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Rockhounding

It is wise to verify land ownership before you schedule a rockhounding trip. A good place to start is at your local Bureau of Land Management office. If you can point to a location on a topographical map the Bureau of Land Management can determine if the site is on public lands.

Before you start, check out these safety tips from the Cochise County Sheriff's Office.

In most instances, public lands are open to rockhounding. However, no collecting is permitted in National Monuments. The Bureau of Land Management can help you determine whether your proposed location is suitable. For more information contact the local BLM office or the Arizona Department of Mines and Mineral Resources, 1502 W. Washington Street, Phoenix, Arizona 85001, (602) 255-3795

Free Rock, Mineral & Semi-Precious Gemstone Collection Limits

Rocks, minerals and semiprecious gemstones may be collected on public lands managed by the Bureau of Land Management without charge or permit as long as the following rules are obeyed:

  • The specimens must be for personal use, not collected for commercial purposes or bartered to commercial dealers.
  • Only a reasonable amount of material may be taken. A reasonable amount is defined as "up to 25 pounds per day, plus one piece, with a total limit of 250 pounds per year." These limits are for mineral specimens, common invertebrate fossils, semiprecious gemstones, other rock, and petrified wood.
  • A group of people may not pool their yearly allotment to collect a piece larger than 250 pounds, either of rockhounding specimens or of petrified wood.
  • Collection may not be done in developed recreation sites or areas, except those designated as a rockhounding areas by the BLM.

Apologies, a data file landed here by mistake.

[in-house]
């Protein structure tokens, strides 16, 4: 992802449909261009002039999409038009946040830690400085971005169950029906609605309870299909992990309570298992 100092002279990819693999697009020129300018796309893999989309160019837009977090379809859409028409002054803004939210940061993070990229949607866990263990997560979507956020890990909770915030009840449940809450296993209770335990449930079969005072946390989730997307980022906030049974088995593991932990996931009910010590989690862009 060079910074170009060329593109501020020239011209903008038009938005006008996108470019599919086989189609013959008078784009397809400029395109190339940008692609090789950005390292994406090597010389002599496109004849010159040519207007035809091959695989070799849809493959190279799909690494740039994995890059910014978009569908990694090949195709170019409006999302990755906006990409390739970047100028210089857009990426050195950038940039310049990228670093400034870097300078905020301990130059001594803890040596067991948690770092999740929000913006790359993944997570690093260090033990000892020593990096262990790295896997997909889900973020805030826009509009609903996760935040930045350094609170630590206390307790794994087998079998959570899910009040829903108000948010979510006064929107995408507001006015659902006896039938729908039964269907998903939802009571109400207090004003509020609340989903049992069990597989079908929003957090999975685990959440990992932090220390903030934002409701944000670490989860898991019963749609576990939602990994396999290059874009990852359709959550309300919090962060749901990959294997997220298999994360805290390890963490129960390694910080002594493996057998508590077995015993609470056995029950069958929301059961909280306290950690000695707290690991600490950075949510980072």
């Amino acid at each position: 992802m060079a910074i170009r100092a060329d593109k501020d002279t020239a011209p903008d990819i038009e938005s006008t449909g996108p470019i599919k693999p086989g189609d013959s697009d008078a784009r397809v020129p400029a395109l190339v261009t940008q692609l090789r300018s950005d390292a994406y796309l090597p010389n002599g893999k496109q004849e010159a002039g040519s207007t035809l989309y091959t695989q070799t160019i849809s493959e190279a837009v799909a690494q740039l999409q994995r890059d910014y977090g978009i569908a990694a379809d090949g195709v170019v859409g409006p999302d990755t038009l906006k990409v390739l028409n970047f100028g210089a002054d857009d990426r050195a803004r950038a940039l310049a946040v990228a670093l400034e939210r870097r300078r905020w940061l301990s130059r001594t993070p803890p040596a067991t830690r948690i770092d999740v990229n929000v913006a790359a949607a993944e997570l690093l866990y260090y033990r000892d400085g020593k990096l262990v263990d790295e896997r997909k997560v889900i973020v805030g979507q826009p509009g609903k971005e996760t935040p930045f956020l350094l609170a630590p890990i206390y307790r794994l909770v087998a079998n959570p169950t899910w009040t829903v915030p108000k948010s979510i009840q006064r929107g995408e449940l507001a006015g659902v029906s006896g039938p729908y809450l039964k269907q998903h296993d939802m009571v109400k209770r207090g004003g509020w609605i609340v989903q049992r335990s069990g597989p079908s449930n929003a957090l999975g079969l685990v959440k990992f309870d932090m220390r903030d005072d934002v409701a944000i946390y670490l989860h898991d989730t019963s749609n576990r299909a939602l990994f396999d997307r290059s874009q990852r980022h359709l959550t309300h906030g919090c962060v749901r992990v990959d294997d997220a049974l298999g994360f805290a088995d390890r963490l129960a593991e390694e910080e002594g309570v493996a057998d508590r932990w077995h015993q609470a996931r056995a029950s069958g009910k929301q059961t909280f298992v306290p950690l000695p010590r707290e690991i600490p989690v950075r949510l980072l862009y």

• Collection may not be done in any area where it is prohibited or restricted and posted.
  • No motorized or mechanical devices, including heavy equipment or explosives, may be used to aid collection, excavation or removal. Metal detectors are acceptable, except in the San Pedro Riparian National Conservation Area.
  • The removal of rock, minerals, or gemstones must be accomplished without undue or unnecessary degradation of public lands.
  • For pieces of petrified wood heavier than 250 pounds or other questionable situations, contact the local BLM office.

Collecting Artifacts & Fossils on Public Lands

Pre-historic and historical artifacts
No artifacts, ancient or historical, may be collected on public lands without a permit. This includes arrow heads or flakes, pottery or potsherds, mats, rock art, old bottles or pieces of equipment and buildings. Human burial remains on both public and private land are protected by federal and state law from being collected.

Vertebrate Fossils
Vertebrate animals include dinosaurs, mammals, sharks and fish, --any animal with skeletal structure. You cannot collect these fossils without a permit.

To get a permit you must present a letter from a BLM-approved repository for the materials you wish to collect, verifying that the fossils or artifacts collected will be accepted. These items must then be placed in the repository and cannot be kept by the collector.

Hazards

Like many outdoor activities, rockhounding entails hazards, but most of them can be avoided by using care and common sense. Rattlesnakes are common in Arizona and are active during warm months. They may be found in damp, dark areas such as under old buildings as well as in the open. Any mining or rockhound district is susceptible to hazards created by digging. Be wary of holes dug by others and be courteous to those who follow you by filling any holes you create. Many BLM lands are used for cattle grazing or wildlife management. Do not work or camp in any manner that prevents wildlife or cattle from reaching water.

Recommended reading:

Blair, Gerry. Rockhounding Arizona. Helena, MT: Falcon Publishing Inc., 1992.